Applying AI at the edge and endpoints often requires working under non-data center environments and in power constrained conditions.  AI inference also requires significant memory to hold weighting values from training.  New non-volatile memories can help provide more memory in a given device die and use less power than NOR flash, SRAM or DRAM.  This presentation will talk about changes in the memory/storage hierarchy and how it will change memory and storage in data centers and embedded devices to support energy efficient and low latency AI applications.


Modernize data protection for the Hybrid Cloud

Cheryl George, Technical Marketing Engineer, NetApp

Abstract

Your business data represents your intellectual capital, competitive differentiation, and lifeblood of your organization. And not all data is equal. With clearly defined service level agreements for data protection, you can enable your Digital Transformation. Learn how to protect your enterprise application data depending on workload requirements such as backup, disaster recovery and compliance, and even archive to the Cloud for long-term retention. Empower your storage administrators today!

Learning Objectives

  • Devise effective data protection strategy based on service level agreements defined by your business 
  • Identify key Data Protection technologies required for your data on-prem or in the Cloud 
  • Consistent and simplified data protection workflows across the Data Fabric

Amazon Aurora storage - Purpose built storage for databases

Murali Brahmadesam, Director of Engineering, Aurora Databases, Amazon

Abstract

In this talk you will learn about the reasons for building a specialized storage system for databases, and how Aurora databases are built using such a storage system in cloud.


Where is my data - Challenges of the next gen Storage and Apps

Ankit Mathur, Chief Architect, NAS Storage, Huawei

Abstract

The compute, network and storage are geared towards getting higher throughput and IOPS, creating immense amount of data. Organizations are opting for hybrid, multi-cloud and data center solutions for hosting data. And increasingly complex principles and rules now govern handling various types of data. Are the data management solutions around it keeping up?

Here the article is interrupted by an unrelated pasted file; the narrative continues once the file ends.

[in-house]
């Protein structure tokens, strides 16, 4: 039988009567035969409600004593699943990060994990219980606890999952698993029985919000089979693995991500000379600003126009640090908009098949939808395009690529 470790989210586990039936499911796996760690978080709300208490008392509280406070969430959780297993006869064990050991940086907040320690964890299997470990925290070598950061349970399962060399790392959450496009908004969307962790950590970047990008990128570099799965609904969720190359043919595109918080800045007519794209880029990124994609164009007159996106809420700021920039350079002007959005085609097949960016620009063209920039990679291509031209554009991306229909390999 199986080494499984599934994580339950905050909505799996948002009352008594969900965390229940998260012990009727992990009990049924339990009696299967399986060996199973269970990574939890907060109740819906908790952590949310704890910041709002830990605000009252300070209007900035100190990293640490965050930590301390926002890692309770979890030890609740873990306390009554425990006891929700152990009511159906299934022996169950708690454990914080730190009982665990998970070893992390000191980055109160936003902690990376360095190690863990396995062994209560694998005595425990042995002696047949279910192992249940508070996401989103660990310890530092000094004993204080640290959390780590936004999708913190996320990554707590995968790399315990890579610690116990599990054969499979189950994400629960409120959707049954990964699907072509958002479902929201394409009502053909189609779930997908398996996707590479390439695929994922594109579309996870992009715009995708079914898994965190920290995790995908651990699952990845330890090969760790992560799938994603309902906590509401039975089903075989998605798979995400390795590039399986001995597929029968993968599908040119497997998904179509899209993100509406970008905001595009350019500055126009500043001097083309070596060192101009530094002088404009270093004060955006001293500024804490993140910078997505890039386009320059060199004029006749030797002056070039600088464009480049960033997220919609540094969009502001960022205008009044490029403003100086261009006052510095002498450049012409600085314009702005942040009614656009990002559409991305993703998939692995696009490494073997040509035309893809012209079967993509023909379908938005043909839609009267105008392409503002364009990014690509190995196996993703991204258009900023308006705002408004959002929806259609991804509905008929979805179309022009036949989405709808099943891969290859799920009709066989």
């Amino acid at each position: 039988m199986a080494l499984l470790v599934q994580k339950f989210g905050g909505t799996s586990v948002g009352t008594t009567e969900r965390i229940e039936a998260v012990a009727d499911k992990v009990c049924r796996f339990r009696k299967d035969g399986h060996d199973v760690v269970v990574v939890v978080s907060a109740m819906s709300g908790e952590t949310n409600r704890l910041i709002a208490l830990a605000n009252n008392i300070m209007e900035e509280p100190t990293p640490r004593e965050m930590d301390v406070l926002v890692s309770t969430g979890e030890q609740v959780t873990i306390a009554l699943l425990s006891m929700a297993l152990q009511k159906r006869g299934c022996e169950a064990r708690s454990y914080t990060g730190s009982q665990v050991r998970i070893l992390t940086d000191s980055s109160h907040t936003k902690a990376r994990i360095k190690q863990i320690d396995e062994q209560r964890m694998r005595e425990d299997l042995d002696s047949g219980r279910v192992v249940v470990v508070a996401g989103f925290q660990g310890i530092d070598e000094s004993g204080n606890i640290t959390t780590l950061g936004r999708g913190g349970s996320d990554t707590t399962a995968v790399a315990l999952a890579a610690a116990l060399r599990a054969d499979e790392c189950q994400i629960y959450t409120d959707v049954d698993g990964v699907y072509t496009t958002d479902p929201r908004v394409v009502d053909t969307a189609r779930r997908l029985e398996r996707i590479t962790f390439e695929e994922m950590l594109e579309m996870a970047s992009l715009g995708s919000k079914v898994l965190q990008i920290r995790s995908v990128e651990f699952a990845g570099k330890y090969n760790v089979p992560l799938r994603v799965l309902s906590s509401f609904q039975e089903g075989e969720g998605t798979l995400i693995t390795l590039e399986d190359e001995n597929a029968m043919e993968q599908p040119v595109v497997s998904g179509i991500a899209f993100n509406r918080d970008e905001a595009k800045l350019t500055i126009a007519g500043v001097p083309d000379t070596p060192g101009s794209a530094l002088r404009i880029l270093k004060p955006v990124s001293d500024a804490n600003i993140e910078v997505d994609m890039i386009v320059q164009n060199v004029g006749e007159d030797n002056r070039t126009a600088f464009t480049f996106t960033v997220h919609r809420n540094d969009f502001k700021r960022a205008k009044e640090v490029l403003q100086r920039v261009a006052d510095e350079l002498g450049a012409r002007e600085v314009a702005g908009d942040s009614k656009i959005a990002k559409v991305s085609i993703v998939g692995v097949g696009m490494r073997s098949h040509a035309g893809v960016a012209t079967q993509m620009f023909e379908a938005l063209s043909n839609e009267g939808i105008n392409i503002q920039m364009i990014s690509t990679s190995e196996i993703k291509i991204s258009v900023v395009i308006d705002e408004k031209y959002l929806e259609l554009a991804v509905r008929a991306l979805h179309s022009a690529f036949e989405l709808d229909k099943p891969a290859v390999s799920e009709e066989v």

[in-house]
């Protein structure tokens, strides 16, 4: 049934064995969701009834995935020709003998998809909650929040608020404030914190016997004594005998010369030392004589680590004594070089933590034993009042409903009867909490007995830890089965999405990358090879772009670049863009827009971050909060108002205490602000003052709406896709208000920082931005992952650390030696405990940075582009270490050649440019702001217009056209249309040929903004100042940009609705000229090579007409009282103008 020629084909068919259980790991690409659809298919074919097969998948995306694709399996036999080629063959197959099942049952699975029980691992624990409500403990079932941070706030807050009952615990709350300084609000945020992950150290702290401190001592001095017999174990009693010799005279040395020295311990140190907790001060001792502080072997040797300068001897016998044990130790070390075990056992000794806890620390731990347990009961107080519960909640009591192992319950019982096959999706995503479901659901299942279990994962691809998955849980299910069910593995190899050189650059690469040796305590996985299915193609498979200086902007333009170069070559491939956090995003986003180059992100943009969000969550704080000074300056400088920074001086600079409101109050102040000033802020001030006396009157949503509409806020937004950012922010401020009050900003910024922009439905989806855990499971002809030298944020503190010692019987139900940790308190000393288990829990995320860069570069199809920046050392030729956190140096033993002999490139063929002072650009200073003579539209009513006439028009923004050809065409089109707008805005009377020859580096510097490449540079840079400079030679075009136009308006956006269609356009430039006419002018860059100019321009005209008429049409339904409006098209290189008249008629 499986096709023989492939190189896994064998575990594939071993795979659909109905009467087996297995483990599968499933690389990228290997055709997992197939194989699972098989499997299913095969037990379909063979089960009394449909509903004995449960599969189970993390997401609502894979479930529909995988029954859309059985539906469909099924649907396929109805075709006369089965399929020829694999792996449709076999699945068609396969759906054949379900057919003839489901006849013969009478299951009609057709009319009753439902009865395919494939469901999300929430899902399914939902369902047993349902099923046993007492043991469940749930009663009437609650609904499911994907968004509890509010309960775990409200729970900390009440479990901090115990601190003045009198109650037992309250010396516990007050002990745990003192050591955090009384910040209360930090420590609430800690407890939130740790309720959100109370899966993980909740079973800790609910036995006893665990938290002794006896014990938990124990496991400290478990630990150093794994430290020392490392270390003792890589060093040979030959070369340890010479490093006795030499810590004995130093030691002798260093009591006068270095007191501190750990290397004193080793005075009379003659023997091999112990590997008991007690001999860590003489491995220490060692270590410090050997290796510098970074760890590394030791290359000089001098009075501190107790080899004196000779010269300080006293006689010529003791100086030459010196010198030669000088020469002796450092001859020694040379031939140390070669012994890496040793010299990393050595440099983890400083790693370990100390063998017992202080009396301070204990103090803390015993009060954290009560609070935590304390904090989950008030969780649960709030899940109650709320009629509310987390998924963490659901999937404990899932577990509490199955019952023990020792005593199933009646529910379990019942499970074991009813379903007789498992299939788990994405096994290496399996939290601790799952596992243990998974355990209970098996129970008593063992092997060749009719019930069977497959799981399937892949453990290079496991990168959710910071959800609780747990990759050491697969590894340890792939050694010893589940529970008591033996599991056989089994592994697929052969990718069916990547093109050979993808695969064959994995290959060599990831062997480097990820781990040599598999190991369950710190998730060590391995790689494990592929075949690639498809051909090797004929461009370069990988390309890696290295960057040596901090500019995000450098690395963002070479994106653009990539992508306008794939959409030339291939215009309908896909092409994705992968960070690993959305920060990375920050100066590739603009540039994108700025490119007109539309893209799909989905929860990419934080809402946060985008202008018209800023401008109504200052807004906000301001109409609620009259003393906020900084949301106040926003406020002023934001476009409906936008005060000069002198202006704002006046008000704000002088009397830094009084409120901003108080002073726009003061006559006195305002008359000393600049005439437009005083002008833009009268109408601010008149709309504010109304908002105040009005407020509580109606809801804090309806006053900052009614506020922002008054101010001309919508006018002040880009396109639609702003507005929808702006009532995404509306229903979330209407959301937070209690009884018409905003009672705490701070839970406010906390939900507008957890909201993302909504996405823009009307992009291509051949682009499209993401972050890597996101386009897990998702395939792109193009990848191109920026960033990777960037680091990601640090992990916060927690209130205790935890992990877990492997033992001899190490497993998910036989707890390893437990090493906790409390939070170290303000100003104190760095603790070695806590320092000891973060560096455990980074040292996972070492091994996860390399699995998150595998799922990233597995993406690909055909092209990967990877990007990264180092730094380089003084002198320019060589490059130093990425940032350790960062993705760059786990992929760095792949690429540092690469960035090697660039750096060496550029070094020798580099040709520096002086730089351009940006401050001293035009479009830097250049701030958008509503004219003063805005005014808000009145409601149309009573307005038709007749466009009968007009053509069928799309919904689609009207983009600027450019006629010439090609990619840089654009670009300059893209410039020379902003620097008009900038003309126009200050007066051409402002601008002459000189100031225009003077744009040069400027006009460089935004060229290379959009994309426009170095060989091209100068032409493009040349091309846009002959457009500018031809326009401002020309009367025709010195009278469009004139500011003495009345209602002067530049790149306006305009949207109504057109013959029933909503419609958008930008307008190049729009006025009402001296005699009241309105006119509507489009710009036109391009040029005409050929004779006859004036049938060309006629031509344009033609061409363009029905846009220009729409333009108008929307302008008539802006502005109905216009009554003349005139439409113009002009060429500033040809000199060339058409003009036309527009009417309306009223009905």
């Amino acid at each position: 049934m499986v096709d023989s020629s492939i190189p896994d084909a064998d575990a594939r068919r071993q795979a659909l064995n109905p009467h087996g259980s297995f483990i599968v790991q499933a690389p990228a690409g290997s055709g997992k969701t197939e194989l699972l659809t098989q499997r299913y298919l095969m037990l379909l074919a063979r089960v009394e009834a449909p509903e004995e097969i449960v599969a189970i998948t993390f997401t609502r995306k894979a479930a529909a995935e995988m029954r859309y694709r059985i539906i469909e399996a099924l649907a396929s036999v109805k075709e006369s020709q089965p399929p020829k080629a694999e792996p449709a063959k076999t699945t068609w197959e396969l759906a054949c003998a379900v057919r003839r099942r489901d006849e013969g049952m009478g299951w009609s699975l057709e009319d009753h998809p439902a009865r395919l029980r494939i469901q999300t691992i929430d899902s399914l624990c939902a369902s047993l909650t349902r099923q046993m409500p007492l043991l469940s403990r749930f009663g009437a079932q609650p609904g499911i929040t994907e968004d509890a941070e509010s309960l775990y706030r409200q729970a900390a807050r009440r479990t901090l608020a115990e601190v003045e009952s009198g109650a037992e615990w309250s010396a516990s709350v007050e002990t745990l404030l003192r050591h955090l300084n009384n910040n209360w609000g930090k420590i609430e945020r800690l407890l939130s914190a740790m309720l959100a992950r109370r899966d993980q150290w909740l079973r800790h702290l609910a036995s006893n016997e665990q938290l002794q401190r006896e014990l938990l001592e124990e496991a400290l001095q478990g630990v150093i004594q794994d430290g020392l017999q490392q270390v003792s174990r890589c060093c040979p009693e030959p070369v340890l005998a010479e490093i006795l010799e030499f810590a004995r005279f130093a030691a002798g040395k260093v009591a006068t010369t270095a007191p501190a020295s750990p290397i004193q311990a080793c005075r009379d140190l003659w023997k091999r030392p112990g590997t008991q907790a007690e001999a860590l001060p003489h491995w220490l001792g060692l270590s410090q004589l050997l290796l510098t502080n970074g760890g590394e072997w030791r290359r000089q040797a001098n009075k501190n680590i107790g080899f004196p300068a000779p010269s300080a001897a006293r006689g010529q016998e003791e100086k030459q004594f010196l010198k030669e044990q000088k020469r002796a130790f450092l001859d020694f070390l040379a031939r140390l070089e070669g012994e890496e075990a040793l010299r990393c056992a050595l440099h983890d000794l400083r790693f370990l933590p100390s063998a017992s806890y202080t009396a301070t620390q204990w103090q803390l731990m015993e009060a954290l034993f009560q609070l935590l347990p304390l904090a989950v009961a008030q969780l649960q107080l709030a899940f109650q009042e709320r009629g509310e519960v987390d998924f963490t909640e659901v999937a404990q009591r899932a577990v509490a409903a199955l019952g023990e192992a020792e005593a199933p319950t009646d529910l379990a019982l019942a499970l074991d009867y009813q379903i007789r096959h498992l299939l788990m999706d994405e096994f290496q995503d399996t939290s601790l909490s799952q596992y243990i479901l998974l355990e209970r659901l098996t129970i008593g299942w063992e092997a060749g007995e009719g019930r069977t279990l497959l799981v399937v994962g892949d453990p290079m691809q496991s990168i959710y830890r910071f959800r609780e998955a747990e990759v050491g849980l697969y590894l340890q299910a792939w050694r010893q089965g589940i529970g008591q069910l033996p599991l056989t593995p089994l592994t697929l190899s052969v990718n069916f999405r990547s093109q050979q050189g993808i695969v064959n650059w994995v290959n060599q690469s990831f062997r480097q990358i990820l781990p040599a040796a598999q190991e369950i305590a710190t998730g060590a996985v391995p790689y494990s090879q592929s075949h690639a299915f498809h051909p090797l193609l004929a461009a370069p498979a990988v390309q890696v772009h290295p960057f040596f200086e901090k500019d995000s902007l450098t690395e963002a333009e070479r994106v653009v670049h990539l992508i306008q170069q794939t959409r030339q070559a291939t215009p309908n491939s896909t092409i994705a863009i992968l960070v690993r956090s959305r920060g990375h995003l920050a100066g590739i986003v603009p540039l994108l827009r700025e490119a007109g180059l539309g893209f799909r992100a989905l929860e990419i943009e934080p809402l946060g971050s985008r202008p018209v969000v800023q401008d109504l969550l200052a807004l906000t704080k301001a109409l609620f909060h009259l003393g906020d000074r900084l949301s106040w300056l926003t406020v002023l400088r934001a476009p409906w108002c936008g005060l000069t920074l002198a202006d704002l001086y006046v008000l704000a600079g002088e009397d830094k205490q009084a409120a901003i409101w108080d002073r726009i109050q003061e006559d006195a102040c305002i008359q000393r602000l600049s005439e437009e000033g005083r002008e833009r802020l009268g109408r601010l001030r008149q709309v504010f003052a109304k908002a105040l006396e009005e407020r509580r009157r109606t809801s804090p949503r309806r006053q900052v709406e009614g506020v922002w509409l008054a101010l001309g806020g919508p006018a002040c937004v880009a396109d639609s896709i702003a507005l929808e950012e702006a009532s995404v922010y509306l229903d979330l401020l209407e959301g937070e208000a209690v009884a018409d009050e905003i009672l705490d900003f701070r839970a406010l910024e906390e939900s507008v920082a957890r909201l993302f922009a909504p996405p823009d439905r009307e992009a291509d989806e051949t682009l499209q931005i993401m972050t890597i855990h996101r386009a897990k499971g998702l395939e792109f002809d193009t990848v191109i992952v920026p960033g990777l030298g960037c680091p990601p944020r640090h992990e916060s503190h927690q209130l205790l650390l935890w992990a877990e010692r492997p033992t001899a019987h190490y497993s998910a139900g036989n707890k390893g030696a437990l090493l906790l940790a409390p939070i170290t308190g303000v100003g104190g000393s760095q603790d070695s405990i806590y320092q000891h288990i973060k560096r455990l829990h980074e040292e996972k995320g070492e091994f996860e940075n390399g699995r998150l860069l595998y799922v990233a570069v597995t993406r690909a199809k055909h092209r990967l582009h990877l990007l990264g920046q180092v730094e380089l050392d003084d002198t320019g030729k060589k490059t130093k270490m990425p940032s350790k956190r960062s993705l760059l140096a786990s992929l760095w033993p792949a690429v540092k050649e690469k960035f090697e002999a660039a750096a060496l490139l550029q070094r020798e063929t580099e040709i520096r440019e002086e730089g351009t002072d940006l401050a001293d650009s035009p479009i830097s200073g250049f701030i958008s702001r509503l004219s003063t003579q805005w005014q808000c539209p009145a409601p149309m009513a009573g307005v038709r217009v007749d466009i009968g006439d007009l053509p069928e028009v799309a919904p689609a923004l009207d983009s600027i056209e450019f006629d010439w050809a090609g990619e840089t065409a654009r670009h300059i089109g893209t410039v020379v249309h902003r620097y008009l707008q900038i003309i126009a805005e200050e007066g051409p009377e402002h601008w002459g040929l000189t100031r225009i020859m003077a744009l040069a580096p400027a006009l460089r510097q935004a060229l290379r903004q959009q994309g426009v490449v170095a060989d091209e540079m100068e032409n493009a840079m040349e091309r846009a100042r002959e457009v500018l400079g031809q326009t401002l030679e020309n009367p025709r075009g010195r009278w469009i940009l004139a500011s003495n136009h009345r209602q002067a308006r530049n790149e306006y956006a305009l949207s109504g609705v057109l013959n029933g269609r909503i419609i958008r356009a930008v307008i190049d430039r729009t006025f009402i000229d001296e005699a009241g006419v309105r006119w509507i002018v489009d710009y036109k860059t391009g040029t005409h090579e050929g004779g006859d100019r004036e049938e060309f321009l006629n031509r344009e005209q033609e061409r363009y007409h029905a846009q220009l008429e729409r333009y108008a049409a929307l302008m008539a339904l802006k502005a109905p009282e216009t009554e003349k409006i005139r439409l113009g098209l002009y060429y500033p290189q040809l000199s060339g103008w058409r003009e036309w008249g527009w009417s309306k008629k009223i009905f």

Hitachi Polyphased Erasure Coding - A New Network Efficient Erasure Coding Invention

Kiat Wee Ang, Technical Expert, Data Management and Protection, Hitachi Vantara

Abstract

As Software Defined Storage (SDS) and Hyperconverged Infrastructure (HCI) become popular, users are hitting some limits in scalability & performance for these solutions. Typically, Mirroring & Erasure Coding are existing data protection techniques deployed for SDS & HCI. However, each of these techniques have their pros & cons. In particular, network has become the performance/scalability bottleneck. Hitachi has developed a new Polyphased Erasure Coding technique that can solve this problem and remove the barrier to higher scalability. Come to the presentation and find out more!


 

Day Two Track 1 Abstracts

 

Emergence of Persistent Storage Services in Kubernetes

Sanjeev Kumar, Lead, Storage Centre of Excellence, & Pawan Ratwani, Solution Architect, TCS

Abstract

With the evolution of containers over virtual machine, Industry is adopting heavily on container-based solutions where workload portability is key focus. Most of the enterprise application are stateful which requires data to be stored on persistent storage. In this presentation we are discussing about how containers are using the persistent storage using CSI. We will discuss about CSI architecture and how 3rd party storage vendors are writing CSI driver for their storages. We will discuss how industry is adopting the CSI features for their storage services. Then we are going deep down to one of the upcoming CSI features in kubernetes called CSI Volume Health Monitor and discuss it’s architecture and implementation progress.


Implementation of Generative Adversarial Networks in HPCC Systems using GNN Bundle

Dr Shobha G, Professor, RV College of Engineering

Abstract

HPCC Systems, an open source cluster computing platform for big data analytics consists of Generalized Neural Network bundle with a wide variety of features which can be used for various neural network applications. To enhance the functionality of the bundle, this paper proposes the design and development of Generative Adversarial Networks (GANs) on HPCC Systems platform using ECL, a declarative language on which HPCC Systems works. GANs have been developed on the HPCC Platform by defining the Generator and Discriminator models separately, and training them by batches in the same epoch. In order to make sure that they train as adversaries, a certain weights transfer methodology was implemented. MNIST dataset which has been used to test the proposed approach has provided satisfactory results. The results obtained were unique images very similar to the MNIST dataset, as it were expected.

Learning Objectives